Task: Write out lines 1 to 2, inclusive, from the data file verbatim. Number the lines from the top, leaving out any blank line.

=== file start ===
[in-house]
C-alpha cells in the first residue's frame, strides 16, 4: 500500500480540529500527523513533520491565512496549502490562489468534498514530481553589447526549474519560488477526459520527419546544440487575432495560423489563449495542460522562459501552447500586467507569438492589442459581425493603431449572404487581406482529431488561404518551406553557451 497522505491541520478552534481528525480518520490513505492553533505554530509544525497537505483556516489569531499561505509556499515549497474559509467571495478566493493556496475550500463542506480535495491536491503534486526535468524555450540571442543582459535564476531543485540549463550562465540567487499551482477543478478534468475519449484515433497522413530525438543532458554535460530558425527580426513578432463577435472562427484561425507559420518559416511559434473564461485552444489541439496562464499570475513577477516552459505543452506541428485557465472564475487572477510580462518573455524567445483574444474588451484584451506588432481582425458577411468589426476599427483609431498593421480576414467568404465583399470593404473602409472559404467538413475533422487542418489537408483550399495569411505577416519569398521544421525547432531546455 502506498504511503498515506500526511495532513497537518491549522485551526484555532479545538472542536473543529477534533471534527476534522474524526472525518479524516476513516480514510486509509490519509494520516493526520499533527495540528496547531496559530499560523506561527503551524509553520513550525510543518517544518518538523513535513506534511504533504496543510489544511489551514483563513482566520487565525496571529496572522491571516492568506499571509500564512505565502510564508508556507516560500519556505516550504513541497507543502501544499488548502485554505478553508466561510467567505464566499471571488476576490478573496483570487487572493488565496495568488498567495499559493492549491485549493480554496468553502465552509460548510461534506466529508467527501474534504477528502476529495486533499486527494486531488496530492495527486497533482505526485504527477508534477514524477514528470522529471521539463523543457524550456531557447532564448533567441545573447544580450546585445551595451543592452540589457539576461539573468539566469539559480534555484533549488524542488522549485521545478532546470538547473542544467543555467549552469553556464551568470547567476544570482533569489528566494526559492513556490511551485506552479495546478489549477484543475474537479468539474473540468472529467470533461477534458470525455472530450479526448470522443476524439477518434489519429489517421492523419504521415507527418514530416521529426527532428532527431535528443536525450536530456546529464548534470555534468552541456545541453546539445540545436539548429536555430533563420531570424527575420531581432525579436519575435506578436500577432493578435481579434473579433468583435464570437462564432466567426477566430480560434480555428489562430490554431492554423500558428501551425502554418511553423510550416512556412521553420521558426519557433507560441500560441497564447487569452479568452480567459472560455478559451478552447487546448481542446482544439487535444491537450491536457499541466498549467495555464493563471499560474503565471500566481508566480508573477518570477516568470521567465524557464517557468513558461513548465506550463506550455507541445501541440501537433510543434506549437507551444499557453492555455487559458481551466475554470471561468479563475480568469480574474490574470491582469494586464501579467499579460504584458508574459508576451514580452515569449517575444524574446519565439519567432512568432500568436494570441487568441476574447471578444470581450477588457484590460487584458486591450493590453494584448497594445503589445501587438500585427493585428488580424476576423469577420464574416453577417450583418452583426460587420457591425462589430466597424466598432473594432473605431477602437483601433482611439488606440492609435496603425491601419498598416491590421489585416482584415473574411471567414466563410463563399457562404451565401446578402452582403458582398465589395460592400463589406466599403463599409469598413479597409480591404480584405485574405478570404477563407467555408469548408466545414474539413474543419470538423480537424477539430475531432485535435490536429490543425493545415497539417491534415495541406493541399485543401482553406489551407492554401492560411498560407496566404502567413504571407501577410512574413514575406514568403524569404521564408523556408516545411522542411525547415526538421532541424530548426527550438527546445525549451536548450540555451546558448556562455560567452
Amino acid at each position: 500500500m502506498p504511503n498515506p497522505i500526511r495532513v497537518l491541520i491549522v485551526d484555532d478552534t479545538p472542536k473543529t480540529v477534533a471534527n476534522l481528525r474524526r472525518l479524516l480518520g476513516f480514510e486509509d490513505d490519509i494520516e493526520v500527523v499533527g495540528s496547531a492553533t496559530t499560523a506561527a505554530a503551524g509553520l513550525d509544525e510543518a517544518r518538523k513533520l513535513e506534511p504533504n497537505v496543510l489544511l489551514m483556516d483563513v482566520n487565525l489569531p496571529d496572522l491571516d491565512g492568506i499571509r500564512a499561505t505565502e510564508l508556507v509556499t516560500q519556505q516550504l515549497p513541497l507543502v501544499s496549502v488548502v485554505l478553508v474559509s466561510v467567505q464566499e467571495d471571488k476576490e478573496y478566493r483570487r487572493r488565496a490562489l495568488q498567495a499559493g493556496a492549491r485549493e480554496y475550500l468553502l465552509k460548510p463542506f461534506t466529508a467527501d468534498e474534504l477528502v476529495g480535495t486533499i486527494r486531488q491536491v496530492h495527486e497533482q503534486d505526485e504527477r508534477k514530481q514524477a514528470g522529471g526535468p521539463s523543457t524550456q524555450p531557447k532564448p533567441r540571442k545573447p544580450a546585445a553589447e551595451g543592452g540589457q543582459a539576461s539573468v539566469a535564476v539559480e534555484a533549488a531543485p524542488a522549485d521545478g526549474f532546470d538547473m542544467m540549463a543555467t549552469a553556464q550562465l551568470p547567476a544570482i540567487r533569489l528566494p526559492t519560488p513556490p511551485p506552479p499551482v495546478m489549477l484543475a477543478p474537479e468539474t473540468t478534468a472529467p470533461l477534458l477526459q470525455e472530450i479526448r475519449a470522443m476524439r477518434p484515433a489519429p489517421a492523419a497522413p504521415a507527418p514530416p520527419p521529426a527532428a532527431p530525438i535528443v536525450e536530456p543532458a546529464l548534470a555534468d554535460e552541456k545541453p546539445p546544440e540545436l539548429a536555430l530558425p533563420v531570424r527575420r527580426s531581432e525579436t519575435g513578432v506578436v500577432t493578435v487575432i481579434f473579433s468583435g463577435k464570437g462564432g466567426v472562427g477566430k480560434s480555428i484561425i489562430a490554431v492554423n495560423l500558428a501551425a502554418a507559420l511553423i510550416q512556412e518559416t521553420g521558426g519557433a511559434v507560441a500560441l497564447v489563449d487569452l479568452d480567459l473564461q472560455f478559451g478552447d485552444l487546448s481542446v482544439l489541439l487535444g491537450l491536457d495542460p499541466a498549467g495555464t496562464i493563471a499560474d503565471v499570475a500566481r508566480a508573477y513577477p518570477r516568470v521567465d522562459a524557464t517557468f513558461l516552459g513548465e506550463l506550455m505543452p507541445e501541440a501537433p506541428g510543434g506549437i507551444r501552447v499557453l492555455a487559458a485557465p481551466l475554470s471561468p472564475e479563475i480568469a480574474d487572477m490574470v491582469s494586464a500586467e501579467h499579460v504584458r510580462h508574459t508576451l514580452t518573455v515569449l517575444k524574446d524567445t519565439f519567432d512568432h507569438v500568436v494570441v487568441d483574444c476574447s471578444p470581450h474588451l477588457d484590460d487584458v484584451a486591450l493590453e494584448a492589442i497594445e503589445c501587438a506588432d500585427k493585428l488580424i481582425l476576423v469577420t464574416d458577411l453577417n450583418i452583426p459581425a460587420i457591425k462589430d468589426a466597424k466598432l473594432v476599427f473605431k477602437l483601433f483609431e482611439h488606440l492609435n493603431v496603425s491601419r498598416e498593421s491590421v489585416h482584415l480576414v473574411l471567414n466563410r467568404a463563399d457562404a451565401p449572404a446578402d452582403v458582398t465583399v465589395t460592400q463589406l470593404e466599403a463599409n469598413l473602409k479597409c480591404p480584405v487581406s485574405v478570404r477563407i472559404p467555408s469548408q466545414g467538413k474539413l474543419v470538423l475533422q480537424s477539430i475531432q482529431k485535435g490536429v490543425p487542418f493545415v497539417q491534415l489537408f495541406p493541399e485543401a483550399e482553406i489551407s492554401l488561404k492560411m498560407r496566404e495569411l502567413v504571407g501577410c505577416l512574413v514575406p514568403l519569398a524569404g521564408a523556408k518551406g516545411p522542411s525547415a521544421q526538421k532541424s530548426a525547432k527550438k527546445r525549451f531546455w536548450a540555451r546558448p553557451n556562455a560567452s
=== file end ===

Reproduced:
[in-house]
C-alpha cells in the first residue's frame, strides 16, 4: 500500500480540529500527523513533520491565512496549502490562489468534498514530481553589447526549474519560488477526459520527419546544440487575432495560423489563449495542460522562459501552447500586467507569438492589442459581425493603431449572404487581406482529431488561404518551406553557451 497522505491541520478552534481528525480518520490513505492553533505554530509544525497537505483556516489569531499561505509556499515549497474559509467571495478566493493556496475550500463542506480535495491536491503534486526535468524555450540571442543582459535564476531543485540549463550562465540567487499551482477543478478534468475519449484515433497522413530525438543532458554535460530558425527580426513578432463577435472562427484561425507559420518559416511559434473564461485552444489541439496562464499570475513577477516552459505543452506541428485557465472564475487572477510580462518573455524567445483574444474588451484584451506588432481582425458577411468589426476599427483609431498593421480576414467568404465583399470593404473602409472559404467538413475533422487542418489537408483550399495569411505577416519569398521544421525547432531546455 502506498504511503498515506500526511495532513497537518491549522485551526484555532479545538472542536473543529477534533471534527476534522474524526472525518479524516476513516480514510486509509490519509494520516493526520499533527495540528496547531496559530499560523506561527503551524509553520513550525510543518517544518518538523513535513506534511504533504496543510489544511489551514483563513482566520487565525496571529496572522491571516492568506499571509500564512505565502510564508508556507516560500519556505516550504513541497507543502501544499488548502485554505478553508466561510467567505464566499471571488476576490478573496483570487487572493488565496495568488498567495499559493492549491485549493480554496468553502465552509460548510461534506466529508467527501474534504477528502476529495486533499486527494486531488496530492495527486497533482505526485504527477508534477514524477514528470522529471521539463523543457524550456531557447532564448533567441545573447544580450546585445551595451543592452540589457539576461539573468539566469539559480534555484533549488524542488522549485521545478532546470538547473542544467543555467549552469553556464551568470547567476544570482533569489528566494526559492513556490511551485506552479495546478489549477484543475474537479468539474473540468472529467470533461477534458470525455472530450479526448470522443476524439477518434489519429489517421492523419504521415507527418514530416521529426527532428532527431535528443536525450536530456546529464548534470555534468552541456545541453546539445540545436539548429536555430533563420531570424527575420531581432525579436519575435506578436500577432493578435481579434473579433468583435464570437462564432466567426477566430480560434480555428489562430490554431492554423500558428501551425502554418511553423510550416512556412521553420521558426519557433507560441500560441497564447487569452479568452480567459472560455478559451478552447487546448481542446482544439487535444491537450491536457499541466498549467495555464493563471499560474503565471500566481508566480508573477518570477516568470521567465524557464517557468513558461513548465506550463506550455507541445501541440501537433510543434506549437507551444499557453492555455487559458481551466475554470471561468479563475480568469480574474490574470491582469494586464501579467499579460504584458508574459508576451514580452515569449517575444524574446519565439519567432512568432500568436494570441487568441476574447471578444470581450477588457484590460487584458486591450493590453494584448497594445503589445501587438500585427493585428488580424476576423469577420464574416453577417450583418452583426460587420457591425462589430466597424466598432473594432473605431477602437483601433482611439488606440492609435496603425491601419498598416491590421489585416482584415473574411471567414466563410463563399457562404451565401446578402452582403458582398465589395460592400463589406466599403463599409469598413479597409480591404480584405485574405478570404477563407467555408469548408466545414474539413474543419470538423480537424477539430475531432485535435490536429490543425493545415497539417491534415495541406493541399485543401482553406489551407492554401492560411498560407496566404502567413504571407501577410512574413514575406514568403524569404521564408523556408516545411522542411525547415526538421532541424530548426527550438527546445525549451536548450540555451546558448556562455560567452